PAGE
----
By Irene Schweiger

Irene Schweiger

While so many of us make the shift this month from summer vacation to the rush and routine of school, it is my hope that amidst the flurry of activity, each of us in Sandy Springs takes a moment to recognize the incredible commitment and hard work of our teachers and school leaders.

As the executive director of the Sandy Springs Education Force, I have the privilege of working with each of our 11 schools. Since 2009, SSEF has directly supported the men and women who make an impact in our classrooms. We make this commitment because SSEF sees the incredible difference it makes in our community.

In just four years, by partnering with our teachers, school leaders and organizations like Junior Achievement, the Community Assistance Center, and Georgia State University, we are assisting economically disadvantaged students by offering them the tools to improve their academic performance, and, in the process, strengthening each of the public schools in our city.

More specifically, we support efforts like the After School All Stars (ASAS) program at Sandy Springs Charter Middle School. In ASAS, 96 percent of the participants are low-income students. Studies show that given the right support, a comprehensive after-school program makes a significant impact — and the ASAS program has shown proven success.

Remarkable results were found when comparing achievement scores of low-income students who did not attend the program with those who did. Scores from ASAS students were 10 percent higher in English Language Arts, 3.8 percent higher in Math, 5 percent in Reading and 19.6 percent in Science.

Results from those who attended the program for two years showed even greater improvement. In English Language Arts, ASAS participants improved 15.4 percent better than nonparticipants, 12.7 percent higher in Math, 21.5 percent in Reading, and 19.6 percent in Science. These results clearly show that ASAS has impacted the academic potential of over 200 at-risk students.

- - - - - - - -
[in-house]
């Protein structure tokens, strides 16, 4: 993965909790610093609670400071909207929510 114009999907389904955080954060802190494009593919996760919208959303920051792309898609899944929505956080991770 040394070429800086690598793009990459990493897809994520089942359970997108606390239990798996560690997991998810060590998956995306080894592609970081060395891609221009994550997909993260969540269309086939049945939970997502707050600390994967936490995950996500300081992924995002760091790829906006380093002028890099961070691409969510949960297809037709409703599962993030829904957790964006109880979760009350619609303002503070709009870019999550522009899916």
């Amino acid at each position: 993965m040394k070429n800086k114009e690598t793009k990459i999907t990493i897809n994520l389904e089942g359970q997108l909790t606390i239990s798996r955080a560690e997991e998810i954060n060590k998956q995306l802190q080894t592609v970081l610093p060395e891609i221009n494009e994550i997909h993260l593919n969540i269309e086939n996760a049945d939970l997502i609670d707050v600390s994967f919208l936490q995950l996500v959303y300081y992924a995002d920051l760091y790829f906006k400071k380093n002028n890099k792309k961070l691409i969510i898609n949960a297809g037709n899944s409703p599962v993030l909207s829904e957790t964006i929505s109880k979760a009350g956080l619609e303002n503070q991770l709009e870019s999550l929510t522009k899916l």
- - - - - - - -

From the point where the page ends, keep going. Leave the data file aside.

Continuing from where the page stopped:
In addition to after school programs, the SSEF has produced three annual STEM (Science, Technology, Engineering & Math) events with program partners including NASA, Morehouse School of Medicine, Georgia First Robotics, and the Georgia Tech Research Institute, and involves more than 2,000 plus students each year.

Working with our two city high schools, we have guided 200 low-income students to apply and go to college or vocational programs, and throughout the school year we directly assist our teachers. By offsetting personal expenses for school supplies for as many as 1,000 economically disadvantaged children, we operate a “teachers closet” with the Community Assistance Center.

We do all of this and much more because we believe teachers and school leaders deserve our support, and by assisting their efforts, the entire Sandy Springs community benefits.

At a time when so many families are rushing around getting ready to begin the new school year, it is my hope that many of you will join the Sandy Springs Education Force.

Strong public schools promote a strong community, and our public schools need backing from the entire community to help support a 21st century workforce and economic development for our wonderful city.

You can volunteer your time with SSEF or make a financial donation to support our schools by going to: www.sandyspringseducationforce.org.

Irene Schweiger is the executive director of the Sandy Springs Education Force.